Date of Award
University Scholars Director
Dr. Chaney Christine
First Advisor/Committee Member
Dr. Caleb Henry
Second Advisor/Committee Member
Foster care, Job Advertising, Adoption, job marketing
Since 2014, Washington state’s Department of Child and Family Services (DSHS) has seen a dramatic drop in foster care providers. From 2005 to 2015, only 102 of 1,100 foster families licensed in 2005 were still providing care. As of 2015, the number of available homes has dropped to more than 1,000 below the normal level (at 4,600. homes.) Many issues are cited as contributing to these numbers, such as problematic administrative practice, unbearable social worker caseloads, and a sluggish system unresponsive to change. Other problems include an increase in behavioral problems amongst children coming into the system. This project seeks to suggest that one exacerbating force to the pre-existing problems, ceteris parabis, with foster care is the recruitment efforts employed by television advertisements. The specific ads implemented by Washington’s area administration are pulled from the national AdoptUSKids organization, entitled “The Perfect Parent” campaign. These ads fail to recruit desired applicants and deter undesired applicants, because their depictions are mismatched with the realities of the job. As such, the campaign undermines itself by recruiting the wrong demographic. This then serves to create a negative conception of the foster parent job as current (unideal care providers) relay their experience to the ideal demographic of potential parents who would be better matched with the job. This, in the long-run, ultimately harms the agency’s efforts to recruit and retain foster families.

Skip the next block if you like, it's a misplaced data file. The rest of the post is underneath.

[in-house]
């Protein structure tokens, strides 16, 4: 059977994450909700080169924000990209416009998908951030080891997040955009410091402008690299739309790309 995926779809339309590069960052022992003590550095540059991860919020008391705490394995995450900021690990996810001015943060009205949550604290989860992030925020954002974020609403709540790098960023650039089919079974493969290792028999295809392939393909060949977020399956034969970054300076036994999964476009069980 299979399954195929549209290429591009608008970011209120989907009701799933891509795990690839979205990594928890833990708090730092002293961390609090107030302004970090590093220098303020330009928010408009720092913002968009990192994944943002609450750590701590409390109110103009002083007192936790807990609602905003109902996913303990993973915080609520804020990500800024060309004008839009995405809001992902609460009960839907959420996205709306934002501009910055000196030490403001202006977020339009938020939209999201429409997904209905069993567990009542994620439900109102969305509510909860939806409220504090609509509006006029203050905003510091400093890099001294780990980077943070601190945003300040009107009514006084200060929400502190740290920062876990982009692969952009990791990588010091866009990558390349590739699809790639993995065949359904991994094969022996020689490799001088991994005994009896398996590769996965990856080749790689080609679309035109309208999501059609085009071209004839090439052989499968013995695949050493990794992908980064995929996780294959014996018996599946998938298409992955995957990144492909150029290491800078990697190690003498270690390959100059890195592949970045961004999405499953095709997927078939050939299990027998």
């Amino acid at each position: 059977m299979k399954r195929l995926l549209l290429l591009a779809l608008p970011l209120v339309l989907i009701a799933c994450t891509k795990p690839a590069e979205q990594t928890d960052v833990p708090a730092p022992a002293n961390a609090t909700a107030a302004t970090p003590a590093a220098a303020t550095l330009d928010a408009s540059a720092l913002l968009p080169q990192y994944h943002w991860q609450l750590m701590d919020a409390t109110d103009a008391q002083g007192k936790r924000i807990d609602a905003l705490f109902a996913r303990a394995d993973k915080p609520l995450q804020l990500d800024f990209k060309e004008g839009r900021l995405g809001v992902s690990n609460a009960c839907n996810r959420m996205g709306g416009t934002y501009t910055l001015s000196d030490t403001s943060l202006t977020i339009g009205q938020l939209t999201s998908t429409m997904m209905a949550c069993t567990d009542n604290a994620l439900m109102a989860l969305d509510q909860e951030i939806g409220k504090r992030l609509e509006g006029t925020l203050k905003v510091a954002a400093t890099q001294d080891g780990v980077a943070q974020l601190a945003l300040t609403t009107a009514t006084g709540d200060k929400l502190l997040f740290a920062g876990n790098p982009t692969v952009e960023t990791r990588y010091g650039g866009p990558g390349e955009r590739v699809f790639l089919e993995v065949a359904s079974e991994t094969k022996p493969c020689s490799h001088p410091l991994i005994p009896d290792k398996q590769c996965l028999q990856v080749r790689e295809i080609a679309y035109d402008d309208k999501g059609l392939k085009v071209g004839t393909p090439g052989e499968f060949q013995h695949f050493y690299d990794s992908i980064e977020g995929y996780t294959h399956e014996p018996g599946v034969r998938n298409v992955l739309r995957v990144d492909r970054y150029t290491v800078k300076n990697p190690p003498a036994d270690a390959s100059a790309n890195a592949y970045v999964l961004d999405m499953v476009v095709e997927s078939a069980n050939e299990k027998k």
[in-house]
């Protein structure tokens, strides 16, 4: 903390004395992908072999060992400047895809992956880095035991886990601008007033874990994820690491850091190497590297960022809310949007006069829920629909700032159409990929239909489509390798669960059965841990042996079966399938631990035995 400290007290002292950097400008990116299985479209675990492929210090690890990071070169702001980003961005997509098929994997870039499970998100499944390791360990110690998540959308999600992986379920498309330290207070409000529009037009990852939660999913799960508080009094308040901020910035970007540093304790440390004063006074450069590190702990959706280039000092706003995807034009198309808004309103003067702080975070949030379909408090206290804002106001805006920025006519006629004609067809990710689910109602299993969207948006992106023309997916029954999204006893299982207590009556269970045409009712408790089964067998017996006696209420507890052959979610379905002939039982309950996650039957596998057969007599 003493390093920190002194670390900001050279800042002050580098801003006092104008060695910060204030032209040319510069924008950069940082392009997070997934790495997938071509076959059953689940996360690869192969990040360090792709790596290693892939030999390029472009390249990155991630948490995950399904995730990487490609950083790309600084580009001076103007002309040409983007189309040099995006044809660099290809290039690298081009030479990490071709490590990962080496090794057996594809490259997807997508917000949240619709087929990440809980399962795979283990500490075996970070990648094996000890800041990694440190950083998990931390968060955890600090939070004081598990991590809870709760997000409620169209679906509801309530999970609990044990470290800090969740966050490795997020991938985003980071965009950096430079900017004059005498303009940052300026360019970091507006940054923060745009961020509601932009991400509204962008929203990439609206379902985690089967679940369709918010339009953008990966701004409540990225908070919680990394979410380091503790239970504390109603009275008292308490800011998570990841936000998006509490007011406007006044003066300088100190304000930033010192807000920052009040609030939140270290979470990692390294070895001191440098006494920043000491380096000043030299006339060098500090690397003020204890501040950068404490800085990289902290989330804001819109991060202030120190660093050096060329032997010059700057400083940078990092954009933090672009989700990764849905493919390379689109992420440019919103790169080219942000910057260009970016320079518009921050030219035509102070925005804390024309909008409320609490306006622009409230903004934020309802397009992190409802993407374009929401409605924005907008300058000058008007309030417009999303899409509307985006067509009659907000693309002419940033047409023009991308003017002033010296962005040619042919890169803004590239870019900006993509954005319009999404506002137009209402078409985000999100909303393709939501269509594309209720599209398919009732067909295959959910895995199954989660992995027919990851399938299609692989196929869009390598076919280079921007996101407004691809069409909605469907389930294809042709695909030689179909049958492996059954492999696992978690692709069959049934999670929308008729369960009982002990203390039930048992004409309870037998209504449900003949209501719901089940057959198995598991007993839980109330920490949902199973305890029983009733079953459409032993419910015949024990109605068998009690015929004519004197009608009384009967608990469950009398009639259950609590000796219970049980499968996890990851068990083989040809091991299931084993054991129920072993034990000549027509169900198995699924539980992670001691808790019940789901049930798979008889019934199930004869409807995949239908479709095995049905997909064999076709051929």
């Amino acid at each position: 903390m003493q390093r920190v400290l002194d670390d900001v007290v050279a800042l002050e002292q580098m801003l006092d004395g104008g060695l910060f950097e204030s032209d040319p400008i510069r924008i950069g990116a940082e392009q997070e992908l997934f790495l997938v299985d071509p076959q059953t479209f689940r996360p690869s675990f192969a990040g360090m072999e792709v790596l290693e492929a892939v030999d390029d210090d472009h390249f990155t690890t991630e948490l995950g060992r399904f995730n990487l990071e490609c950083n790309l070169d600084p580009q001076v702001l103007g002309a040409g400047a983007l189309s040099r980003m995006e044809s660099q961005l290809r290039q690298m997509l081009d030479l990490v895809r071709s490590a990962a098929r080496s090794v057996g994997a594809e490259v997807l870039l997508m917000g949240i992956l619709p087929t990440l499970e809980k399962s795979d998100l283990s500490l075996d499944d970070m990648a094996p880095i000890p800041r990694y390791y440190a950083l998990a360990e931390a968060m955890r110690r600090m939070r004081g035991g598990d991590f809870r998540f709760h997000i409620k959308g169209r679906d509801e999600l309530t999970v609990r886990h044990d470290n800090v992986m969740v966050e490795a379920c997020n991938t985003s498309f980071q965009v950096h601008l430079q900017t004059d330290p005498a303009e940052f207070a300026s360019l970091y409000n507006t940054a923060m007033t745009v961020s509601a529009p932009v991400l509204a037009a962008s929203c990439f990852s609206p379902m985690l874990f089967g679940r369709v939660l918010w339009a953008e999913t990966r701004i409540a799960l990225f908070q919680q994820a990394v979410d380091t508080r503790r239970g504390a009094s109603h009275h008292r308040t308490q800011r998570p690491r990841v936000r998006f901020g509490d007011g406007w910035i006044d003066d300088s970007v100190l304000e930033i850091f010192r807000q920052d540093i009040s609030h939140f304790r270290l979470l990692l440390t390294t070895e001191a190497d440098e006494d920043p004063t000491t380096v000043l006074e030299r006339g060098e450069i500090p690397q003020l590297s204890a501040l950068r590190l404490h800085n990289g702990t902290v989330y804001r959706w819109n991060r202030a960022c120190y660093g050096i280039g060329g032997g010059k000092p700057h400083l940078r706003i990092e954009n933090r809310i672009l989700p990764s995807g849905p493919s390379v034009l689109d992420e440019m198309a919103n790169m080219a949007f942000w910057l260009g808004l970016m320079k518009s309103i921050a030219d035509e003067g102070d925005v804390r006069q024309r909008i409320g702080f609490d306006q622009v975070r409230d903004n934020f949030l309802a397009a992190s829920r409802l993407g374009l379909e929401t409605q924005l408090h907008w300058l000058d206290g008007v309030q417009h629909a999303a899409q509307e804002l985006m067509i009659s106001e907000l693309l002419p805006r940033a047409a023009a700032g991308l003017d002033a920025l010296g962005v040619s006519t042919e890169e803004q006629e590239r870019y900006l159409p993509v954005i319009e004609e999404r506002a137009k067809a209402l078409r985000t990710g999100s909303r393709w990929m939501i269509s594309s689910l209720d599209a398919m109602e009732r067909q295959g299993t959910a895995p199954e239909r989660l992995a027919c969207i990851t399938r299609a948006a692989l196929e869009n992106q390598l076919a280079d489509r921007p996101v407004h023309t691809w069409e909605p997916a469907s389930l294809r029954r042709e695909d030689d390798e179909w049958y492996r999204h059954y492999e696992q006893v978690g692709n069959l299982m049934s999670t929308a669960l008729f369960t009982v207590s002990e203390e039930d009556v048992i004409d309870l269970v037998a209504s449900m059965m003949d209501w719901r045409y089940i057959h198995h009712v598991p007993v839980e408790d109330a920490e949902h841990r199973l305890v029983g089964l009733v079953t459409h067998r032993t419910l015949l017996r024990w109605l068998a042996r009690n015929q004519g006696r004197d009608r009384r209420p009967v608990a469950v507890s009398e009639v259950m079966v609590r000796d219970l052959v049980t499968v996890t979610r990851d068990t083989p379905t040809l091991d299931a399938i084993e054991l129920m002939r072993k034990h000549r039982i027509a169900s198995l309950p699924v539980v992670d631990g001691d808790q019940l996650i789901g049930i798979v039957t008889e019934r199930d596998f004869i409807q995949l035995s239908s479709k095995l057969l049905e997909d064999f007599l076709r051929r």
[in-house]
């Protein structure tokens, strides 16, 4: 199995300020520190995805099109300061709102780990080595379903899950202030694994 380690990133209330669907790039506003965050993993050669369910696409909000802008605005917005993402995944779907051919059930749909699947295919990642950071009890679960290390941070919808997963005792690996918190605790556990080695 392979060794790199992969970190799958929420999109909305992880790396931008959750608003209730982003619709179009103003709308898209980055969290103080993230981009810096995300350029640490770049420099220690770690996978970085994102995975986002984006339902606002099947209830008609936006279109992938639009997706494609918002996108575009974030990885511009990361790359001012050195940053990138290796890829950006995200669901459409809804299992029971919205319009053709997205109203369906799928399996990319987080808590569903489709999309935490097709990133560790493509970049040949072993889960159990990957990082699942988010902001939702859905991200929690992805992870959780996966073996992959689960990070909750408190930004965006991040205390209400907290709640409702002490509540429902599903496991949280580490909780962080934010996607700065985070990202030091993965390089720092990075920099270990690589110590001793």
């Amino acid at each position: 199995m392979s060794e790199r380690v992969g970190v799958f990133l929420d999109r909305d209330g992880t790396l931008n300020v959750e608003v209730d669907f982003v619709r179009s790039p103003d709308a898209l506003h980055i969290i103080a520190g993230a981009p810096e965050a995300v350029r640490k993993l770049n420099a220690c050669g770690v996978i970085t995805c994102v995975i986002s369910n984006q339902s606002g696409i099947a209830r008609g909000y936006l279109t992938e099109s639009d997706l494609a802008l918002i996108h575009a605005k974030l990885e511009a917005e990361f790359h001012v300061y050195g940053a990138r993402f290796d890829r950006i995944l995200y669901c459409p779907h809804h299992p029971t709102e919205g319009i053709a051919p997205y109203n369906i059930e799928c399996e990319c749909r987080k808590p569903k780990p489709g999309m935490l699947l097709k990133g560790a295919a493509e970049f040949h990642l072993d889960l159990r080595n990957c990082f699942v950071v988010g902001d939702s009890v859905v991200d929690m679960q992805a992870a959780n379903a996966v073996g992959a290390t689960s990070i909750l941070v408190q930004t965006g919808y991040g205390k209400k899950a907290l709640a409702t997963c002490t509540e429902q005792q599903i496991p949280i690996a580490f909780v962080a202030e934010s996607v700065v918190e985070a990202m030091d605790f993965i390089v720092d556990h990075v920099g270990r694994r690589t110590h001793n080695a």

Collins, Alexis N., "The “Perfect Parent” Campaign’s Failure: Applying a Job Market Model for Successful Foster Family Recruitment and Retention" (2018). Honors Projects. 78.